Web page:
Pittsburgh International Airport plans AM production ‘neighbourhood’

October 26, 2019

Pittsburgh International Airport, Pennsylvania, USA, has announced plans for a new development titled Neighbourhood 91, designed to bring together and connect all components of the Additive Manufacturing supply chain into a ‘production neighbourhood’, forming what it describes as an epicentre for AM. Developed in conjunction with the University of Pittsburgh, Neighborhood 91 is the first development of the 195-acre Pittsburgh Airport Innovation Campus and will be built adjacent to the airport terminal and runway.

Among the first ‘neighbours’ announced are argon gas supplier and gas recycling specialist Arencibia, which will serve as the anchor tenant to attract further partners, and The Barnes Group Advisors, which collaborated with Pittsburgh International Airport on the creation of the AM cluster strategy.

The Neighborhood 91 concept is reportedly based on shared capital resources at the core of the development. Once complete, it is expected to house a complete end-to-end ecosystem for AM, offering:

  • Powder, parts, post-production, testing and analysis
  • Communal powder storage facilities
  • Heightened efficiencies in production/post-production and delivery
  • Cost savings for tenants’ clients from on-demand AM
  • Reduced transportation costs
  • Airport access
  • Argon, helium and other noble gases, which are essential elements of Additive Manufacturing, accounting for up to 60% of AM costs.

Christina Cassotis, Pittsburgh International Airport CEO, commented, “Part of our vision as an airport is to advance the region’s role as a world leader. Additive Manufacturing is looking for a place to call home and no one has made that happen – until now. The Pittsburgh region is a natural fit based on its history and its assets of today and our airport is leading the way to get it done along with our university partners.”

“Neighbourhood 91 brings together the kind of collaborative environment needed to lead in today’s competitive advanced manufacturing economy,” added Patrick Gallagher, University of Pittsburgh Chancellor. “It combines the region’s strength in Additive Manufacturing and advanced materials industries with the intellectual capital of its world-class research universities.”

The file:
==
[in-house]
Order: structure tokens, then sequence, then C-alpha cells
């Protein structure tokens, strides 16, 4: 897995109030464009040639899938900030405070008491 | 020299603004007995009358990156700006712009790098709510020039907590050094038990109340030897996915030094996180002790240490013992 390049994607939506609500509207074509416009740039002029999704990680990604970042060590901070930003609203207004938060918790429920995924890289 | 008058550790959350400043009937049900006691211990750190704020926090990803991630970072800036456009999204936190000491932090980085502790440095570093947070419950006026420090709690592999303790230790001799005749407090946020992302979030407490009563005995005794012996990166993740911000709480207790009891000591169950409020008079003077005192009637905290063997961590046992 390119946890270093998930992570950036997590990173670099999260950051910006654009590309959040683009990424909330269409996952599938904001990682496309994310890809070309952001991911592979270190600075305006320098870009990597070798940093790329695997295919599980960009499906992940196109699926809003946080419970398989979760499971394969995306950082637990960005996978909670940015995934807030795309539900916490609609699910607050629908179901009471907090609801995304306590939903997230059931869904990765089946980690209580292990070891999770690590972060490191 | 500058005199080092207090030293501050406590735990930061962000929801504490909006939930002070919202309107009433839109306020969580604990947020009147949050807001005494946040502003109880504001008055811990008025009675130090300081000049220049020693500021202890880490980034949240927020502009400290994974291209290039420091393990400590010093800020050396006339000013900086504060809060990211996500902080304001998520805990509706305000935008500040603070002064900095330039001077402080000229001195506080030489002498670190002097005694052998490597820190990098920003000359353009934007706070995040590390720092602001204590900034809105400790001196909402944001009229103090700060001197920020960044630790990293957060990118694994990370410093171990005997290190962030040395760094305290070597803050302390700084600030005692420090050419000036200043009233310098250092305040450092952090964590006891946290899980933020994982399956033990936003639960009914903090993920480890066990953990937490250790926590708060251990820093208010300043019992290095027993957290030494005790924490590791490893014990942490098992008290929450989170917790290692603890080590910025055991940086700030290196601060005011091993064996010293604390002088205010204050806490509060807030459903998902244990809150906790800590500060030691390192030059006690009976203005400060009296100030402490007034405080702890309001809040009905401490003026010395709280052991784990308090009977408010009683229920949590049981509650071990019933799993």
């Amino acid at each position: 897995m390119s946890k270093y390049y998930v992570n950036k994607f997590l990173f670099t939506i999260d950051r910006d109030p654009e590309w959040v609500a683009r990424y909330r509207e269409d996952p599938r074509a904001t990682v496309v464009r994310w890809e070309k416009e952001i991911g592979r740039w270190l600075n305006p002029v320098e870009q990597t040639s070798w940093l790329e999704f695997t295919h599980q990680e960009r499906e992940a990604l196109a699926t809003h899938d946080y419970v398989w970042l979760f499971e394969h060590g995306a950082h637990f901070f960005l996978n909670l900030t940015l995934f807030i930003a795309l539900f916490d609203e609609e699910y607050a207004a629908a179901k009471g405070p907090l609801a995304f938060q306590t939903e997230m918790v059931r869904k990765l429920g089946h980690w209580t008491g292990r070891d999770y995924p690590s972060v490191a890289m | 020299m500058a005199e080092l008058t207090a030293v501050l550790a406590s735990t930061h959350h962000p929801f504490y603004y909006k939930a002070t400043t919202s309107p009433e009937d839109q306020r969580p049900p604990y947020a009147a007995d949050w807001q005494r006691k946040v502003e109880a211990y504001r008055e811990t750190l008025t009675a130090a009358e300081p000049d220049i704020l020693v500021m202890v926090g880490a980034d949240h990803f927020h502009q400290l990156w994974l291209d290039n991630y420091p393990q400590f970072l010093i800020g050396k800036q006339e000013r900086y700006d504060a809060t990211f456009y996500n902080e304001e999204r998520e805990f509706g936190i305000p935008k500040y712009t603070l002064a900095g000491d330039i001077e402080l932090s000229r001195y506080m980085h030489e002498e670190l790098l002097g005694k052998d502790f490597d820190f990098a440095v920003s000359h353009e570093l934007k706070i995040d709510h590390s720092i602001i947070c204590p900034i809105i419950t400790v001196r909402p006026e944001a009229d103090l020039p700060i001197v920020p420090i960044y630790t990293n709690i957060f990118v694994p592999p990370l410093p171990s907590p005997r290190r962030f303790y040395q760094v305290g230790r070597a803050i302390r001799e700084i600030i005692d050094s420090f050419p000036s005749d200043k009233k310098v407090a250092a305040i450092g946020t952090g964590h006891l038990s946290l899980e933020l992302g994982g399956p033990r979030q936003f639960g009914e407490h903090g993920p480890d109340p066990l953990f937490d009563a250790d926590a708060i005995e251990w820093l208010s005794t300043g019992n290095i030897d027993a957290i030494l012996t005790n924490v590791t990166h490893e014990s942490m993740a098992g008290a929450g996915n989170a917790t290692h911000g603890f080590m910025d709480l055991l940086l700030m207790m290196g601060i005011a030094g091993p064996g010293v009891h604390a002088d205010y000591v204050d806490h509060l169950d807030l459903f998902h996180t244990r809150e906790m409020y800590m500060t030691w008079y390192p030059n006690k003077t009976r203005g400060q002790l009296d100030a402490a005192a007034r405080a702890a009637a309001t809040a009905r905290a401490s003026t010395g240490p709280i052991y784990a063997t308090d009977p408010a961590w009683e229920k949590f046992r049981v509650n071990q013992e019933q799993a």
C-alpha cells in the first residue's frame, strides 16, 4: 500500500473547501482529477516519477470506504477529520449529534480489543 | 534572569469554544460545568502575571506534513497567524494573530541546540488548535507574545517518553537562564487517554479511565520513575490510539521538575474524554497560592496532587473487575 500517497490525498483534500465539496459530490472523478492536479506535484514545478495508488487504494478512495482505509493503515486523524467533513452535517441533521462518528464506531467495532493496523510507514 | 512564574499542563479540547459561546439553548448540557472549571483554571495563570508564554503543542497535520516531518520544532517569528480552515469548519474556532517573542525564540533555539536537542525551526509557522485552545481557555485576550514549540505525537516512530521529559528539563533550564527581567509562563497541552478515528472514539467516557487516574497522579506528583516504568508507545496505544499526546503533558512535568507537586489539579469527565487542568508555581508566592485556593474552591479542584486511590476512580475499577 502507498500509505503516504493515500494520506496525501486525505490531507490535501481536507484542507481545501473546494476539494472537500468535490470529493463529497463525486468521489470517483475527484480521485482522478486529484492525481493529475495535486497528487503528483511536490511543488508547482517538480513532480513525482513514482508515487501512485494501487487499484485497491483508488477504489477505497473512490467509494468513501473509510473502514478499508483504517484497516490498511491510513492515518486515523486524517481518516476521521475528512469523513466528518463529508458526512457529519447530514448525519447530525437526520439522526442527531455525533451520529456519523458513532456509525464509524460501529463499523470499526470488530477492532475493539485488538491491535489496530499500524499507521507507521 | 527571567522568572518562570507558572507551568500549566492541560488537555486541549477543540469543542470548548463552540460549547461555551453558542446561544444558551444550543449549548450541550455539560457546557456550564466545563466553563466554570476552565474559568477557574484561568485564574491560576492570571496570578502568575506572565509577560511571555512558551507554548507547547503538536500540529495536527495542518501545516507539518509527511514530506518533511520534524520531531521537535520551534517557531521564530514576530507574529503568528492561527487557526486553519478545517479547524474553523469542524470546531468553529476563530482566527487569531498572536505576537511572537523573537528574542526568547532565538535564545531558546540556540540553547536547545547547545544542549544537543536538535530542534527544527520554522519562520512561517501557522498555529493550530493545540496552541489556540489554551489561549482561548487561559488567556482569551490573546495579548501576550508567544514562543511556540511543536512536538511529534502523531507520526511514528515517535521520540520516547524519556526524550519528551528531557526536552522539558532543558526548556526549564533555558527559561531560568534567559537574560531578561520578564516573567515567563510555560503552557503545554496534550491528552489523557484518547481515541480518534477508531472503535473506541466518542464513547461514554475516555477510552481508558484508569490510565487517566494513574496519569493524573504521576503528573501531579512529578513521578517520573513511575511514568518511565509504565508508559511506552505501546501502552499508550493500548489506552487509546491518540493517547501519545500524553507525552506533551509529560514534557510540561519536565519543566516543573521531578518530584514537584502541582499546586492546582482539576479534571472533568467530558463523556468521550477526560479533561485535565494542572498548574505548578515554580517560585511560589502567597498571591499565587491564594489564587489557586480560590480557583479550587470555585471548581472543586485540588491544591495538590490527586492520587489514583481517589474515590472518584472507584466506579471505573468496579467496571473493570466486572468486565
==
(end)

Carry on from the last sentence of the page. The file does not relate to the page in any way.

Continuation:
Construction will begin on Neighbourhood 91 in 2020. Officials estimate that the development could shrink manufacturing lead times by 80% and transportation costs by more than 80%.

www.neighborhood91.com

www.flypittsburgh.com

www.thebarnes.group

www.arencibia.com

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As well as an extensive AM industry news section, this 216-page issue includes articles and reports on:

  • Atherton Bikes: The journey from world title success to mastering Additive Manufacturing for performance bike production
  • Advancing rocket propulsion through Additive Manufacturing, novel surface finishing technologies and public-private partnerships
  • From aerospace engineering to AM: Melanie Lang on FormAlloy and the future of Directed Energy Deposition (DED)
  • Additive Manufacturing of hardmetals: An evaluation of potential processes for tool production
  • High-performance nickel-base alloys for Additive Manufacturing: A review of their limitations and potential
  • Metal Additive Manufacturing in New Zealand: An overview of research, commercial activities and strategic initiatives
  • Hybrid inserts for mould and die production: How workflow optimisation can help make the business case for AM
  • Neighborhood 91: The bridge to Additive Manufacturing production
  • > More information

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